NRA Affiliate Is So Scared Of This Gun Safety Video That It Wants A Criminal Investigation
Blog ››› ››› TIMOTHY JOHNSON
A new viral video that highlights ways guns have been involved in tragedies is drawing heavy criticism from conservative media and from a National Rifle Association affiliate group that wants a criminal investigation into its creation, based on the group's mistaken belief that real guns were illegally used in the video.
On March 17, gun safety group States United to Prevent Gun Violence (SUPGV) released a video debunking the notion that gun ownership makes a person safer. (Research has demonstrated that owning a gun increases the risk of death or injury.)
SUPGV conducted a "hidden camera social experiment" to record the reactions of potential gun buyers at a fake gun store they had set up in Manhattan. When prospective purchasers inquired about a firearm, the clerk informed the customer of tragedies -- including mass shootings and unintentional shootings involving children -- that involved the use of that particular model of firearm. Hidden cameras recorded prospective gun buyers' shocked reactions:
The video is paired with a website, GunsWithHistory.com, that has more information on how gun ownership increases the risk of homicides, suicides, and accidental shootings.
SUPGV's video, which has gone viral, is now under attack from official NRA affiliate The New York State Rifle and Pistol Association (NYSRPA), which is calling for the New York attorney general to investigate SUPGV for criminal violations under the baseless theory that the group violated New York's gun laws in making the video:
The New York State Rifle and Pistol Association is calling upon state Attorney General Eric Schneiderman to investigate the producer of the video for potential violations of state and local laws.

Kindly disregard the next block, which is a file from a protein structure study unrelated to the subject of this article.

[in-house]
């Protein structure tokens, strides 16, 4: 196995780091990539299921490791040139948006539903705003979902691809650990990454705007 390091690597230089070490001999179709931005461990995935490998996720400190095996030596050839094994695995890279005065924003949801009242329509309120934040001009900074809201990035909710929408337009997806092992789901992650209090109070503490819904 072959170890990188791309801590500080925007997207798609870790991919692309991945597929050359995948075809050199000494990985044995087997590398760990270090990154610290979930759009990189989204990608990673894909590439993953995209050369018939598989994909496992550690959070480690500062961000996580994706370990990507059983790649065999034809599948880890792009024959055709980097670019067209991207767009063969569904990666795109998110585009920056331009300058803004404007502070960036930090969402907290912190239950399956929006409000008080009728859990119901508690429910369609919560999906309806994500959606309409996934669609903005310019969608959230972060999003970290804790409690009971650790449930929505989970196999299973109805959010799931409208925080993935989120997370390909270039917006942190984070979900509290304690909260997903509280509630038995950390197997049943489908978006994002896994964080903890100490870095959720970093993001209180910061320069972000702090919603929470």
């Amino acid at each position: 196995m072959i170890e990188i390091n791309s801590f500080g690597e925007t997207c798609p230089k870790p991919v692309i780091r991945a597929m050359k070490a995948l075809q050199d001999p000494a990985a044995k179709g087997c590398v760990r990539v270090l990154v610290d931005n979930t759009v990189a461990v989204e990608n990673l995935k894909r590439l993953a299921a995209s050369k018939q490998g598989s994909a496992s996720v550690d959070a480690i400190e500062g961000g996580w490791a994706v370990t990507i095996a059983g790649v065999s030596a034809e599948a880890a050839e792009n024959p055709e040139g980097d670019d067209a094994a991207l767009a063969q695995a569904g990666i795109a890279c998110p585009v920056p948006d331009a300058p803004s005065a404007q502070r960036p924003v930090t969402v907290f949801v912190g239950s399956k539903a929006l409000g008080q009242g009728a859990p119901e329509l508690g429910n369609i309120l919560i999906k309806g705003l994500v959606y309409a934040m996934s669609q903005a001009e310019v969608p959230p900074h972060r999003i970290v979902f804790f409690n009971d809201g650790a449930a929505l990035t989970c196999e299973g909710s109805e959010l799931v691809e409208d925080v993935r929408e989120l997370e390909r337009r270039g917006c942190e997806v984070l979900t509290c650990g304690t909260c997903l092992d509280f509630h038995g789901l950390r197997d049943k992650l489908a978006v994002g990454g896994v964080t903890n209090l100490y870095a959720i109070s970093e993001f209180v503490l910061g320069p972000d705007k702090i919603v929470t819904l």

"First off, the firearms and accessories hanging in the background do not appear to comply with either New York City law or the so-called SAFE Act," said NYSRPA President Thomas King in a statement.
"Second, it felony violation of the Sullivan Act for a person to posses a handgun anywhere in New York without a license. The video clearly shows individual 'customers' handling various handguns and doing so in an unsafe manner," King said.
But NYSRPA's premise for legal action is based on a false assumption. Contrary to the group's suggestion, no real guns were used during the making of the ad. As Guns.com noted, "The firearms, like the store itself, were all fake and a New York Police Department official was on site to monitor operations."
SUPGV's video was also attacked with falsehoods by conservative media. Breitbart.com's AWR Hawkins attempted to debunk the video's message about gun ownership increasing risk by claiming that "guns are used approximately 2,082 times every day in America for defensive purposes," apparently citing discredited gun researcher John Lott. Actual academic research has found that defensive gun uses are so rare that they are difficult to even measure. However, research into the ratio of defensive gun uses compared to criminal gun uses has found that guns are far more often used to commit crimes than they are used in lawful self-defense. According to the FBI, the ratio of criminal gun homicide to justifiable homicide with a firearm is approximately 37-to-1.
The falsehoods about defensive gun use at Breitbart.com were amplified by an article at the conservative Daily Caller website that argued the video was meant to "shame" gun buyers.
Hawkins also attacked the ad for referencing the AR-15 assault weapon that was used to kill 20 children and six educators at Sandy Hook Elementary School in 2012. Hawkins wrote, "the clerk did not mention that [the gunman] could have used a well-worn revolver or a single shot shotgun to the same effect, as Sandy Hook was a gun free zone in which he had over 9 minutes to walk room to room and commit his atrocities without any armed resistance."
The facts of the shooting also disprove Hawkins' claim that the gunman could have used a revolver or single shot shotgun to similar effect. Authorities have said several children were able to escape the gunman as he paused to reload. If the gunman were to have used a revolver or single shot shotgun, he would have had to reload many more times than he did while using an AR-15 with high-capacity 30-round magazines. (The time between the first and last shot fired was actually less than 5 minutes, meaning the gunman fired a round approximately every two seconds.)